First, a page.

Published August 24, 2012
The Catholic Difference
The defense of nascent trade unionism in late-19th-century America is a bright chapter in the history of the Catholic Church in the United States. When a nervous Vatican was prepared to write off trade unions as the kind of “secret societies” the Church had long opposed, Cardinal James Gibbons of Baltimore defended the Knights of Labor in Rome and forestalled a Vatican condemnation of American unions-an accomplishment that helped the Church retain the loyalty of working class people.
Gibbons’s defense of the Knights of Labor may or may not have had much influence on Pope Leo XIII’s endorsement of labor-organizing in the 1891 encyclical, Rerum Novarum, but it set a pattern of Catholic support for trade unionism that continued in the United States for a century. That support seemed vindicated anew when the “independent self-governing trade union” Solidarity played a crucial role in the collapse of European communism in the 1980s.
But times and social realities change. The developing social doctrine of the Church has had to take account of new economic, demographic and fiscal realities–and that process has sometimes required serious rethinking of the Church’s approach to public policy and the positions the Church’s leaders habitually take on specific issues. Similarly, the social doctrine must take account of the changing realities of American trade unionism: one of the most salient of which is that the majority of union members now belong to public-sector workers unions, not unions in the private sector. Most unionized American workers today are government workers.
The very idea of public-sector workers unions was resisted by such stalwart liberals as Franklin D. Roosevelt and AFL-CIO president George Meany. Now that public-sector unions are a large part of the American landscape, some of the theoretical concerns that were debated before government workers became unionized are no longer simply theoretical.
Social scientists typically raise three cautions about the distinctive character of public-sector workers unions: public-sector unions can distort labor markets by politicizing hiring and firing; public-sector unions tend to put serious pressure on public finances (for which weak politicians, seeking electoral support, are at least as much at fault); and public-sector unions tend to diminish the quality of public services (by making it more difficult to apply the “good government” standards American trade unionism once supported).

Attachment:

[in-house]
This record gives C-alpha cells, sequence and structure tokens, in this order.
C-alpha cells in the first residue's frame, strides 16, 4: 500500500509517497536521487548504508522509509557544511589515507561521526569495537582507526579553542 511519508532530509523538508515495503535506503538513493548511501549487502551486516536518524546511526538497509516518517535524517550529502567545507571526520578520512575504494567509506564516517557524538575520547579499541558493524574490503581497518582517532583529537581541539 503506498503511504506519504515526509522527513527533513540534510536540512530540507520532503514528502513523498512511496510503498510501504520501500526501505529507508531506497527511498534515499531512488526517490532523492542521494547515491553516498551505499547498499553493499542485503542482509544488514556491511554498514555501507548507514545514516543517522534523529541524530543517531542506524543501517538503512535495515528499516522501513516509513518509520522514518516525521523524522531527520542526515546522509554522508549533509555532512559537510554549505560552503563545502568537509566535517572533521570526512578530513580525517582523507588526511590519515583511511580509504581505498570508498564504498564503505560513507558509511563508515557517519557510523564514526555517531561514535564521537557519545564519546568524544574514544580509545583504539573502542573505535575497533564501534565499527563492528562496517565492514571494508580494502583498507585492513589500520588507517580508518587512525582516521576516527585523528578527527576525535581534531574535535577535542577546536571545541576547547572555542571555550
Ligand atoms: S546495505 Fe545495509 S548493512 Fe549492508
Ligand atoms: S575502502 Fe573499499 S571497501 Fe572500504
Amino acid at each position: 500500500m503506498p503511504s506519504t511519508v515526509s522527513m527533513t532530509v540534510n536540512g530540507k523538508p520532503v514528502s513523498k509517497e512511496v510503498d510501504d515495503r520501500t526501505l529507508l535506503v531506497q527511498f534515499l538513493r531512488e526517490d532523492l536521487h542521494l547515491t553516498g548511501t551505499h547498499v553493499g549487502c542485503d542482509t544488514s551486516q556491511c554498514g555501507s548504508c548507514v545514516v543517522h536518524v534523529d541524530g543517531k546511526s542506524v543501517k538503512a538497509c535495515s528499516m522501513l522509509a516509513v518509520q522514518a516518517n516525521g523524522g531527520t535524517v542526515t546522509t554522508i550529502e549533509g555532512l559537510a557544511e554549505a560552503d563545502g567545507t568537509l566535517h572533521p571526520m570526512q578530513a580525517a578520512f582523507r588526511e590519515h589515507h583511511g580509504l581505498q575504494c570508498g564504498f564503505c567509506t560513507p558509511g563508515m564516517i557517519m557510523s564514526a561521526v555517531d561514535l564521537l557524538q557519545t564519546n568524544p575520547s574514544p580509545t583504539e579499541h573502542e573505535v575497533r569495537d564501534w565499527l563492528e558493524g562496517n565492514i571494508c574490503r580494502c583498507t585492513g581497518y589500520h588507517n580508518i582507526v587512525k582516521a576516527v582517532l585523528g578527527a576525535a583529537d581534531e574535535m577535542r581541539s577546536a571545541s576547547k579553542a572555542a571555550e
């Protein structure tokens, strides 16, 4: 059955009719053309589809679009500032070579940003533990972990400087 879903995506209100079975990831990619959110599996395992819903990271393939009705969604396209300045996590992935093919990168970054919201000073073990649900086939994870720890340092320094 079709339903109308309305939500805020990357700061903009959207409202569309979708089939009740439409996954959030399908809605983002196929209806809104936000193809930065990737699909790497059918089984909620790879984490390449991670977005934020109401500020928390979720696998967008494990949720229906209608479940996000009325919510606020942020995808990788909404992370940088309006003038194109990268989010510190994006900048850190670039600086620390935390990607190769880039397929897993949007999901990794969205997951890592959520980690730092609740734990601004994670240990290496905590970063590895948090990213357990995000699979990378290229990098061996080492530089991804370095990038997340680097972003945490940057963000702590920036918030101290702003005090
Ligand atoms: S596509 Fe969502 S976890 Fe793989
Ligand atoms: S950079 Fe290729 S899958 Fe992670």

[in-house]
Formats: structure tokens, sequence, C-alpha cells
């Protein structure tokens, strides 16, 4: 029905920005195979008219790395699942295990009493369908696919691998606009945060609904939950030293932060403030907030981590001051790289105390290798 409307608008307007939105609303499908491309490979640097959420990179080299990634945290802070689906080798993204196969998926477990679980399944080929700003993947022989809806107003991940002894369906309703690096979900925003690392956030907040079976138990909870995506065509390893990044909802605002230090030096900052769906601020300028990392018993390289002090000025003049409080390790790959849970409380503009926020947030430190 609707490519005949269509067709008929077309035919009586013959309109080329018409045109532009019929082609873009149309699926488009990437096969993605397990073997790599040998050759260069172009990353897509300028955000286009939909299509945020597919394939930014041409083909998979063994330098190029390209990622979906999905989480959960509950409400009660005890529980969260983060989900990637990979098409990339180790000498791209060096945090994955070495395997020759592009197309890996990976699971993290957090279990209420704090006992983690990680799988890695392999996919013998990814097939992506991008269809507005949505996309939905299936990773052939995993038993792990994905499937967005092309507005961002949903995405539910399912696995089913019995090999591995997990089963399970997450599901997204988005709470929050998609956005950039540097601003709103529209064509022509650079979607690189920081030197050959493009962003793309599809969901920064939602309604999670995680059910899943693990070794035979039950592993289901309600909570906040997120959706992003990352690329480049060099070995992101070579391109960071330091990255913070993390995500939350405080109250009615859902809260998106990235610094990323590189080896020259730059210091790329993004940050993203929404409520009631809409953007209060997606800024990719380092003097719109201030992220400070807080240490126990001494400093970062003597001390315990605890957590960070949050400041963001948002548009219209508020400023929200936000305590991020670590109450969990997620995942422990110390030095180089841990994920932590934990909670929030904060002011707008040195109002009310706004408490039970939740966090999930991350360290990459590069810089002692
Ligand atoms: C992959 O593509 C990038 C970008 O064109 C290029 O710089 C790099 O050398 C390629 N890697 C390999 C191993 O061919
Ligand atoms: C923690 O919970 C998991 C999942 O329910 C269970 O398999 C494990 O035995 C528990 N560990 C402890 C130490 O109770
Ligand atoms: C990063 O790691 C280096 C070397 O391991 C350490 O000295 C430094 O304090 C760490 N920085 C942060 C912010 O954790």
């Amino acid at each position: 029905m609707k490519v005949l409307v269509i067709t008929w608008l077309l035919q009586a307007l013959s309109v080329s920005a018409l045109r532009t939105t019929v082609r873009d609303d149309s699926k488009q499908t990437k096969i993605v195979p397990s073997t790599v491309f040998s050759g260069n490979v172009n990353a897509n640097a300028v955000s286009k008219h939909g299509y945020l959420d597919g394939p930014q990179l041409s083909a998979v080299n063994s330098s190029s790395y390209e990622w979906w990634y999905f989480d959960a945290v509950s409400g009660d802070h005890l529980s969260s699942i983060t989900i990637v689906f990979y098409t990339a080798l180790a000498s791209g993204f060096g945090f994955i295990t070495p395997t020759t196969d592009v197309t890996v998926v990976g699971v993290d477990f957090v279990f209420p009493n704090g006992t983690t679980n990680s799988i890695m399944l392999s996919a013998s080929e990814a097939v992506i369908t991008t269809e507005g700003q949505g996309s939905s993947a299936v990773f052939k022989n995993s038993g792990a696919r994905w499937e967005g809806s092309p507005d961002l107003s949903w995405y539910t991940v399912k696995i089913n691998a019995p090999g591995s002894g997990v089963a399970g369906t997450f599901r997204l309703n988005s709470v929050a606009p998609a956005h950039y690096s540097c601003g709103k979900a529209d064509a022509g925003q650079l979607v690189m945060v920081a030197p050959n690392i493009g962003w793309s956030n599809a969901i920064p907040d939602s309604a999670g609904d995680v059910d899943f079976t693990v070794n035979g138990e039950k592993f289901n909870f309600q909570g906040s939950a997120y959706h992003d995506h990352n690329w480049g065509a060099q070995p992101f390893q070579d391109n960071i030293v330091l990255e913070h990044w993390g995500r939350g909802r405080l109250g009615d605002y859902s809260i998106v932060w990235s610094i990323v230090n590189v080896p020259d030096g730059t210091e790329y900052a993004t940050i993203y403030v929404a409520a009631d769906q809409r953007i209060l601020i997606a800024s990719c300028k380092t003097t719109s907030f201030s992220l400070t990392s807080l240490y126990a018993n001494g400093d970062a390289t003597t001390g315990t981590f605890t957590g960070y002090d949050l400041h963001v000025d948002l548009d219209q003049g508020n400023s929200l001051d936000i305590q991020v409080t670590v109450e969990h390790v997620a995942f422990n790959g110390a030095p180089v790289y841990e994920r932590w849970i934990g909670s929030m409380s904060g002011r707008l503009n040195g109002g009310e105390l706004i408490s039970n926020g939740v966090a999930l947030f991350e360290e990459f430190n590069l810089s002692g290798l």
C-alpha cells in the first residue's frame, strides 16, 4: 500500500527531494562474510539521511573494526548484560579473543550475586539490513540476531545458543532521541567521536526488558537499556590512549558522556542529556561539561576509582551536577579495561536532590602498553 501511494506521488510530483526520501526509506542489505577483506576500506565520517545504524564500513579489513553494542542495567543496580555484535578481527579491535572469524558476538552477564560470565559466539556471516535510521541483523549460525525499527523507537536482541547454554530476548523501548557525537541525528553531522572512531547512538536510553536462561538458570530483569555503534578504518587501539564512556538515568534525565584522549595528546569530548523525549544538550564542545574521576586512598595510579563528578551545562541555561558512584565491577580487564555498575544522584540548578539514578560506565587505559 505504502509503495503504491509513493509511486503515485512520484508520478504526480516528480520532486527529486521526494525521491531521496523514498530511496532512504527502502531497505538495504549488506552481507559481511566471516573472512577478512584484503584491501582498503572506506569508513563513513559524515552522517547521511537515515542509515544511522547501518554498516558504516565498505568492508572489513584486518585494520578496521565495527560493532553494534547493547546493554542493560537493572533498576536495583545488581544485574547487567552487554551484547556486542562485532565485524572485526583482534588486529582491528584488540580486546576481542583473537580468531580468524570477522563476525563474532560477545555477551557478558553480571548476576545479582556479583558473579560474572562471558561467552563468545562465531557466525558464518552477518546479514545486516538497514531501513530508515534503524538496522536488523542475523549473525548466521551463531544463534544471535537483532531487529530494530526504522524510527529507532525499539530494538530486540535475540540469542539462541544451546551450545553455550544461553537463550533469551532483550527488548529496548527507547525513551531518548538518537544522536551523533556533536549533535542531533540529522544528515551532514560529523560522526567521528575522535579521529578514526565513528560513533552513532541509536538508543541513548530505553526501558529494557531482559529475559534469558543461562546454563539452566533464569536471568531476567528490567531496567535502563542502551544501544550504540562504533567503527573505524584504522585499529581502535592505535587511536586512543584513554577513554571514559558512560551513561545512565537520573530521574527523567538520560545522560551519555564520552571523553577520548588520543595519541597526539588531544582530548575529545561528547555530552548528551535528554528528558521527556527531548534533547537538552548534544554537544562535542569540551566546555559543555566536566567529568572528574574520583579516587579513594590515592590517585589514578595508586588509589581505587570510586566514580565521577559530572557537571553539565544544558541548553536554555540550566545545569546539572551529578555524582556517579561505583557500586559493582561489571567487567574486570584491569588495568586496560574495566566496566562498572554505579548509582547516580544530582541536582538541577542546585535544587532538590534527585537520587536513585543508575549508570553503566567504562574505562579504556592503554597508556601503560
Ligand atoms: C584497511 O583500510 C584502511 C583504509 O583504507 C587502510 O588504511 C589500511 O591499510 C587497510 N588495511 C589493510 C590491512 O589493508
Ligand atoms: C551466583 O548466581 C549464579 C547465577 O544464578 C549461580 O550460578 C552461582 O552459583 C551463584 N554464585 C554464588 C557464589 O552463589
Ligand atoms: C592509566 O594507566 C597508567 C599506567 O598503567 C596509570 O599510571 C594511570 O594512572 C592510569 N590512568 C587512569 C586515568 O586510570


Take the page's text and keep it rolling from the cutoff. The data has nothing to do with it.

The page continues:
To which cautions might be added the self-interest of public-sector unions in expanding government (more government = more jobs; more government jobs = more members of AFSCME, NEA and other public sector mega-unions); the resistance of union-organized government workers to change (does any serious student of American elementary and secondary education doubt that the immense and humanly tragic failures of America’s K-12 public schools have something to do with unions’ resistance to performance standards for teachers?); the capacity of public-sector unions and their political allies to hold hostage the normal processes of democracy (see “Wisconsin”); and the ways in which public-sector unions’ demands for ever-higher wages and benefits distort public finance and drain resources from other areas where social justice is at stake.
The right of workers to organize is a settled matter in Catholic social doctrine. But organized labor, like other parts of society, has responsibilities to the common good. No one will begrudge a union the right to defend its own; that’s why it exists. But when unions defend only their own, to the detriment of the rest of society (and, in a prime American case, the detriment of poor, inner-city children), something is wrong.
Solidarity in Poland was a movement of social, cultural, moral and political renewal. It would be hard to say that about the American Federation of State, County and Municipal Employees or the National Education Association, just as it is impossible to draw an analogy between 21st-century AFSCME or NEA members and the union members of the pre-Sixties AFL-CIO (much less the Knights of Labor in their sweatshops). Appeals to the Solidarity experience, or to “tradition,” as a Catholic reason for uncritically endorsing public-sector unions’ demands is not readily squared with either reality or Catholic social doctrine.
George Weigel is Distinguished Senior Fellow of the Ethics and Public Policy Center in Washington, D.C. and holds EPPC’s William E. Simon Chair in Catholic Studies.